After weeks of build up the weekend finally saw the G20 meeting in Buenos Aires, and as far as the markets are considered it delivered. The deals, or half deals that came out of the weekend between the US and China, and Russia and Saudi Arabia look set to dominate the week's agenda.
The Chinese government are set to “reduce and remove” the 40% tariffs it placed on US auto imports, this is according to Donald Trump, and is one part of the negotiations laid out after a two-and-a-half-hour meeting between the US president and Chinese premier Xi Jinping. The talks at the G20 summit in Buenos Aires were highly anticipated after months of tit for tat measures introduced by both governments. During the talks both China and the US agreed to a 90-day cease fire to the trade war that has seen the dollar soar and global stock markets suffer.
There is no doubt that this will be the dominating force behind this week’s markets, but there is some skepticism about the 90-day truce. The fear is that after the 90-day period we could return to the same position, with tariffs re-imposed if a deal is not agreed in this time period. Some tariffs could even be increased from 10% to 25%. The news of a partial deal has led to US dollar falling with the main affect was felt across the stock market.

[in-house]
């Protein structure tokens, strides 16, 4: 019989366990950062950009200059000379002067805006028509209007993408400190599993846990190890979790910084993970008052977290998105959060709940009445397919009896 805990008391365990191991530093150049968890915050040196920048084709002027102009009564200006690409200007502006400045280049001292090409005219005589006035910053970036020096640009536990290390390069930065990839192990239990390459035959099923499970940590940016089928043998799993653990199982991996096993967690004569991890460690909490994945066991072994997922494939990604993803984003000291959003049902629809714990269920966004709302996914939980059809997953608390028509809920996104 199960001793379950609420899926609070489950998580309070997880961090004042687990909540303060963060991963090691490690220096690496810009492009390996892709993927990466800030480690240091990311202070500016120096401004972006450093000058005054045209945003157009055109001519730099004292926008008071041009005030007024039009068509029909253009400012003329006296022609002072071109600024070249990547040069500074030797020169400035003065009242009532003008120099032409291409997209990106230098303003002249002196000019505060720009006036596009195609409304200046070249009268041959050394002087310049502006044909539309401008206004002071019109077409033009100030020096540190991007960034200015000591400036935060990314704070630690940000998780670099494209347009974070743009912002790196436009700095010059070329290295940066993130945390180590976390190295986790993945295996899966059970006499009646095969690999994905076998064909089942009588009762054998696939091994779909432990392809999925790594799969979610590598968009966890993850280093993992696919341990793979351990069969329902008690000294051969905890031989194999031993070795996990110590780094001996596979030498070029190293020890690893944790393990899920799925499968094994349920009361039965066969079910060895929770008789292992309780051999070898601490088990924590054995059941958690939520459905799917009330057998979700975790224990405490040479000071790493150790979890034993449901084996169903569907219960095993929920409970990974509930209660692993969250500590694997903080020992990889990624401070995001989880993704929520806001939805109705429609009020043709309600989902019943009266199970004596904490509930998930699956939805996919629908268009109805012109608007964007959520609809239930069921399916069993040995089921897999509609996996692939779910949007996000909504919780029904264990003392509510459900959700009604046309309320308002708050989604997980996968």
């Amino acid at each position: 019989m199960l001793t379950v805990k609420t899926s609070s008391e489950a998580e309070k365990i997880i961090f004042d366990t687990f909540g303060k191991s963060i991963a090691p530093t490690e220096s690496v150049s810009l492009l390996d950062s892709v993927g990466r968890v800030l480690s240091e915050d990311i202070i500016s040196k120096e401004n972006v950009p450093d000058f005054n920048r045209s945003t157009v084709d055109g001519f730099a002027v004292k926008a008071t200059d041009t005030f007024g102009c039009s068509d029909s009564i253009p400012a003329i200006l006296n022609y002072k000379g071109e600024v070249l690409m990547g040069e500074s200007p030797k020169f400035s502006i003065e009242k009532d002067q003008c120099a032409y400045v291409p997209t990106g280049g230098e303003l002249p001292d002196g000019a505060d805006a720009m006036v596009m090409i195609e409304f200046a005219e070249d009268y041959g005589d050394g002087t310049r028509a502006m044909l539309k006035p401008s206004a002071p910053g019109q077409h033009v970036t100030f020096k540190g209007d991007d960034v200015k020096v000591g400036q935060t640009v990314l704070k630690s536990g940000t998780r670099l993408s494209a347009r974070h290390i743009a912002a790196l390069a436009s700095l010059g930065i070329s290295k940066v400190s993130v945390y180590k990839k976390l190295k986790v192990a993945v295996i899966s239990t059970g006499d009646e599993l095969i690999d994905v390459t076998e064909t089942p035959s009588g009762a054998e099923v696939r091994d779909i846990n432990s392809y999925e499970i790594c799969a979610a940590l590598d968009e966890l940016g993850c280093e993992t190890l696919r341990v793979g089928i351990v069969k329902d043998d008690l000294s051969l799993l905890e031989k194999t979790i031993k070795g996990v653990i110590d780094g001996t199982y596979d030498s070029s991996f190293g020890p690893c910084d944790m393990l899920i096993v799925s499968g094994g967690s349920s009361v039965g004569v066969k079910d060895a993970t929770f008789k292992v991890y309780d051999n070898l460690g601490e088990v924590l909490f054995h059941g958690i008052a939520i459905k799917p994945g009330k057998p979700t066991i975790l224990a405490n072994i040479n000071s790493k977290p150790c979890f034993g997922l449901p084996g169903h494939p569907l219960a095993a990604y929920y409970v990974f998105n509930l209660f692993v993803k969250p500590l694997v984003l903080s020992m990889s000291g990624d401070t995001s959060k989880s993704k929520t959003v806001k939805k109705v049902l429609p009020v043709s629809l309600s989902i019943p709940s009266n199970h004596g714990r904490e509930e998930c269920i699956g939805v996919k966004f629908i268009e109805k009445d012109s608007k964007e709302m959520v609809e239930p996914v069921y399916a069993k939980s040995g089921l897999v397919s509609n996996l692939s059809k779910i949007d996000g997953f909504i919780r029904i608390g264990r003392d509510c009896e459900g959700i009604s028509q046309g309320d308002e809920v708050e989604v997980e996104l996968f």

This week is an important week for economic data as we get closer to the December Federal Reserve rate setting meeting. Last week Fed Chair Jay Powell spoke of the data and warned of falling asset prices, worrying markets that the rate hike expected on Dec 19th may be at risk. The US dollar will be at risk to big swings as the important data is released this week, culminating in the US jobs report on Friday.
The negativity of the Eurozone third quarter growth numbers still reverberates around those with Euro positions, and yet again it’s political uncertainty that causes the concerns. However, those worries have been pushed to the back at start of this week as the single currency fell against the dollar after the weekends G20 summit saw the US and China call a truce to the trade war.